October 21, 1980

Fans arrived at Veterans Stadium or tuned into their television sets with anticipation. The Phillies – the Philadelphia Phillies – had a chance to win the World Series! The old Philadelphia A’s had won five in their years in Philadelphia, but even their championships had been five decades prior to 1980. As for the Phillies, it had been a long history without a single championship on their resume, and Steve Carlton had a chance to change all that on this night. Lefty would not disappoint. Carlton pitched seven inning of four-hit, one-run baseball before giving way to the high-wire act that was Tug McGraw. Mike Schmidt, who would be named MVP, gave Carlton all the runs he would need on this night. The Royals refused to go down quietly, loading the bases in the eighth and ninth innings, but McGraw was able to channel his 1980 magic one more time, leading to perhaps my favorite sports memory of my lifetime – his strikeout of Willie Wilson to win the Phillies their first World Series Championship.

WPHL-17 Promo World Champions

Game 6 Pre-Game Coverage on Channel 10

Game 6 Post-Game Celebration on WPHL


"The key was we kept their three rabbits off the bases- Wilson, Washington and White." - Dallas Green


"The Phillies played better than us, they got some hits at the right time, got better pitching and played good defense." - Dan Quisenberry


"I can't get a hit any bigger than that... this has to be the highest point of my athletic career without question." - Mike Schmidt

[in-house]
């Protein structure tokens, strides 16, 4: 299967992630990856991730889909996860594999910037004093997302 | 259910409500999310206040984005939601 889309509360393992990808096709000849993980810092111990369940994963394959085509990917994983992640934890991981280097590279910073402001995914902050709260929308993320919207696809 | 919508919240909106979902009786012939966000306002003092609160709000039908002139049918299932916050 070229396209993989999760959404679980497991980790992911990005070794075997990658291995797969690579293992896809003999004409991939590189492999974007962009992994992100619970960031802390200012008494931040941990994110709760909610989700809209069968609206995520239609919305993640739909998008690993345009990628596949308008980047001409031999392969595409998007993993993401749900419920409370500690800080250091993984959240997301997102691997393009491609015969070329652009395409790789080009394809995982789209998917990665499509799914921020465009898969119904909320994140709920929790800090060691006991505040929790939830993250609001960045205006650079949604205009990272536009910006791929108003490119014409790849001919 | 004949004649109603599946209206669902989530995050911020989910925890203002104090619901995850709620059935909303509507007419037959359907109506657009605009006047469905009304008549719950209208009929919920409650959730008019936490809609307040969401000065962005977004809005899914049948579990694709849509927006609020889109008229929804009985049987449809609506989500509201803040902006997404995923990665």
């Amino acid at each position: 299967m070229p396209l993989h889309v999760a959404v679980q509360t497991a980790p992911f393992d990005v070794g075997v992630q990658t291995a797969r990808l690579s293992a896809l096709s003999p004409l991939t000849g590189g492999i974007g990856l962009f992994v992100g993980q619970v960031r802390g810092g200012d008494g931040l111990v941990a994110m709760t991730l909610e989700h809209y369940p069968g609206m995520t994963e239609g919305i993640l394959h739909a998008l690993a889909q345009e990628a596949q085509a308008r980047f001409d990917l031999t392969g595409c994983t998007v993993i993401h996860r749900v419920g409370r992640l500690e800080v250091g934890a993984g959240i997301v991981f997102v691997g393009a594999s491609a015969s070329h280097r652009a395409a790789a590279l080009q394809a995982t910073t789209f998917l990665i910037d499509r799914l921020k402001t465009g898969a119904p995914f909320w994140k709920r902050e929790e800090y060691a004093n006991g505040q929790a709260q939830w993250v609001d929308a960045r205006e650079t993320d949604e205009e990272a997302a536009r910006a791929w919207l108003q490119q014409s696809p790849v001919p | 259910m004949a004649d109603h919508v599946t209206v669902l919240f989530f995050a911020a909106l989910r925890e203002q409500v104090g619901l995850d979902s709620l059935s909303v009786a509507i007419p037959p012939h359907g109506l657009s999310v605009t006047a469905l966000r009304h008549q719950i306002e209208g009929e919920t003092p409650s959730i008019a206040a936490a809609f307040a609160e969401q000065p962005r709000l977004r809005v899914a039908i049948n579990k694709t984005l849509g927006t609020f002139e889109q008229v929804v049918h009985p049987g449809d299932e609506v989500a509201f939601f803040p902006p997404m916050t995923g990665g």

"It (two-run single) was a fastball in and I just had to relax my bat to put the ball in play. It was the first pitch he threw me inside. I just inside-outed it... a fastball in." - Mike Schmidt


"I don't know (the key for the Phillies). I don't know if there is a fair answer to that. Their ability to come back like when he had the two-run lead in the 8th and a one-run lead in the 9th. We saw them do it on TV against Houston and we knew they were capable of coming back." - Jim Frey


"I think Bowa said it best... 'we had some ghosts to put to sleep' and we did it. We had won three Eastern Division Championships and we had to get over the brink. They've waited a long time for this." - Dallas Green


"I'm proud of all these guys, every one of them. You talk about courage, you talk about character, this team showed more guts the last month of the season than any team ever. You look at all the games we won by one run, all the 'must' games we won." - Dallas Green


"There's no way we could have started off a new decade of baseball any better than this.... In September and October, when we had all those close finishes, the great playoffs and the Series, the players were showing why baseball is the American pasttime." - Tug McGraw


"I know the players are happy and I'm happy for them, but in their own way, they can't appreciate this the way I can. I made a stop at every level in this organization- player, coach, manager, farm director. I have a feel for all the people behind the scenes, like the scouts, minor league people, the secretaries and the front office staff." - Dallas Green


"We are the best baseball team in the United States of America. We are the best. No one else can say that." - Larry Bowa

From "The World Champion Phillies and the Road to Victory"

Veterans Stadium was packed- 65,838, the largest crowd ever in the 10-year-old stadium. They came to see their heroes try to win the Phillies first World Championship in the 98-year history of the club.


Steven Carlton stode to the mound and served notice that KC was in for a long night. Willie Wilson was called out on strikes. U.L. Washington struck out swinging and George Brett bounced to Manny Trillo.